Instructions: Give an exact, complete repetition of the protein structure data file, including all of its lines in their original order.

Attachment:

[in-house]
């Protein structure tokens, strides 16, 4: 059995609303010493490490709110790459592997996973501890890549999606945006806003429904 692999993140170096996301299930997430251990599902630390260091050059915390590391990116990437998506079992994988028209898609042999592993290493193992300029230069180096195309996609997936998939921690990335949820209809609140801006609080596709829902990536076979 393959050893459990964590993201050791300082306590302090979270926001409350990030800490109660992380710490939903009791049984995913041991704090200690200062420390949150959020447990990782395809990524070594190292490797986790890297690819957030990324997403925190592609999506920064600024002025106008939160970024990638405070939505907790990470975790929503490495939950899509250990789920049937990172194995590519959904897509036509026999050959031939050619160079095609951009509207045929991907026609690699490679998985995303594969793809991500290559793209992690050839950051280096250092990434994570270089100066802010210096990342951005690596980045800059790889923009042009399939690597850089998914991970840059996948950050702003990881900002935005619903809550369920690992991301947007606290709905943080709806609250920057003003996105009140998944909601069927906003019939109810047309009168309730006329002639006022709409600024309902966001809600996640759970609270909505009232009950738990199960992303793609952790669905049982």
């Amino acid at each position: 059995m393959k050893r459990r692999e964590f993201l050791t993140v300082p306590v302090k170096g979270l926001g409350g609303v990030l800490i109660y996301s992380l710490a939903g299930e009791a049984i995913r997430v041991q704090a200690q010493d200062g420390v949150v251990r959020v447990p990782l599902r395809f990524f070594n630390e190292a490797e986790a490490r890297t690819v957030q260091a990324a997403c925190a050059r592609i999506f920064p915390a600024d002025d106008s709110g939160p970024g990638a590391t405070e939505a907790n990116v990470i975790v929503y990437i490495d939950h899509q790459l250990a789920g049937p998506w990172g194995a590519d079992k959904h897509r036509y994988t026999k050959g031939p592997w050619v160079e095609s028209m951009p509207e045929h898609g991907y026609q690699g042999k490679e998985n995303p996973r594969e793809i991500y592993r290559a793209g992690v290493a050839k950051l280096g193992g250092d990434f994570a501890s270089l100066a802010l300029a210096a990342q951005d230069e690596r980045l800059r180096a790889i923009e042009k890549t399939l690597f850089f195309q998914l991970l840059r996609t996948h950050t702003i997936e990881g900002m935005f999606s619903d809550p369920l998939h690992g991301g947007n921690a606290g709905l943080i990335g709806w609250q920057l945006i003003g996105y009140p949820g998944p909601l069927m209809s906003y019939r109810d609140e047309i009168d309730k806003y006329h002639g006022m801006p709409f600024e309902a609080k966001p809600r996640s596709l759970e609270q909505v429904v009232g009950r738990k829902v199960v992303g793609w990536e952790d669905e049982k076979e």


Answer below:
[in-house]
């Protein structure tokens, strides 16, 4: 059995609303010493490490709110790459592997996973501890890549999606945006806003429904 692999993140170096996301299930997430251990599902630390260091050059915390590391990116990437998506079992994988028209898609042999592993290493193992300029230069180096195309996609997936998939921690990335949820209809609140801006609080596709829902990536076979 393959050893459990964590993201050791300082306590302090979270926001409350990030800490109660992380710490939903009791049984995913041991704090200690200062420390949150959020447990990782395809990524070594190292490797986790890297690819957030990324997403925190592609999506920064600024002025106008939160970024990638405070939505907790990470975790929503490495939950899509250990789920049937990172194995590519959904897509036509026999050959031939050619160079095609951009509207045929991907026609690699490679998985995303594969793809991500290559793209992690050839950051280096250092990434994570270089100066802010210096990342951005690596980045800059790889923009042009399939690597850089998914991970840059996948950050702003990881900002935005619903809550369920690992991301947007606290709905943080709806609250920057003003996105009140998944909601069927906003019939109810047309009168309730006329002639006022709409600024309902966001809600996640759970609270909505009232009950738990199960992303793609952790669905049982």
């Amino acid at each position: 059995m393959k050893r459990r692999e964590f993201l050791t993140v300082p306590v302090k170096g979270l926001g409350g609303v990030l800490i109660y996301s992380l710490a939903g299930e009791a049984i995913r997430v041991q704090a200690q010493d200062g420390v949150v251990r959020v447990p990782l599902r395809f990524f070594n630390e190292a490797e986790a490490r890297t690819v957030q260091a990324a997403c925190a050059r592609i999506f920064p915390a600024d002025d106008s709110g939160p970024g990638a590391t405070e939505a907790n990116v990470i975790v929503y990437i490495d939950h899509q790459l250990a789920g049937p998506w990172g194995a590519d079992k959904h897509r036509y994988t026999k050959g031939p592997w050619v160079e095609s028209m951009p509207e045929h898609g991907y026609q690699g042999k490679e998985n995303p996973r594969e793809i991500y592993r290559a793209g992690v290493a050839k950051l280096g193992g250092d990434f994570a501890s270089l100066a802010l300029a210096a990342q951005d230069e690596r980045l800059r180096a790889i923009e042009k890549t399939l690597f850089f195309q998914l991970l840059r996609t996948h950050t702003i997936e990881g900002m935005f999606s619903d809550p369920l998939h690992g991301g947007n921690a606290g709905l943080i990335g709806w609250q920057l945006i003003g996105y009140p949820g998944p909601l069927m209809s906003y019939r109810d609140e047309i009168d309730k806003y006329h002639g006022m801006p709409f600024e309902a609080k966001p809600r996640s596709l759970e609270q909505v429904v009232g009950r738990k829902v199960v992303g793609w990536e952790d669905e049982k076979e």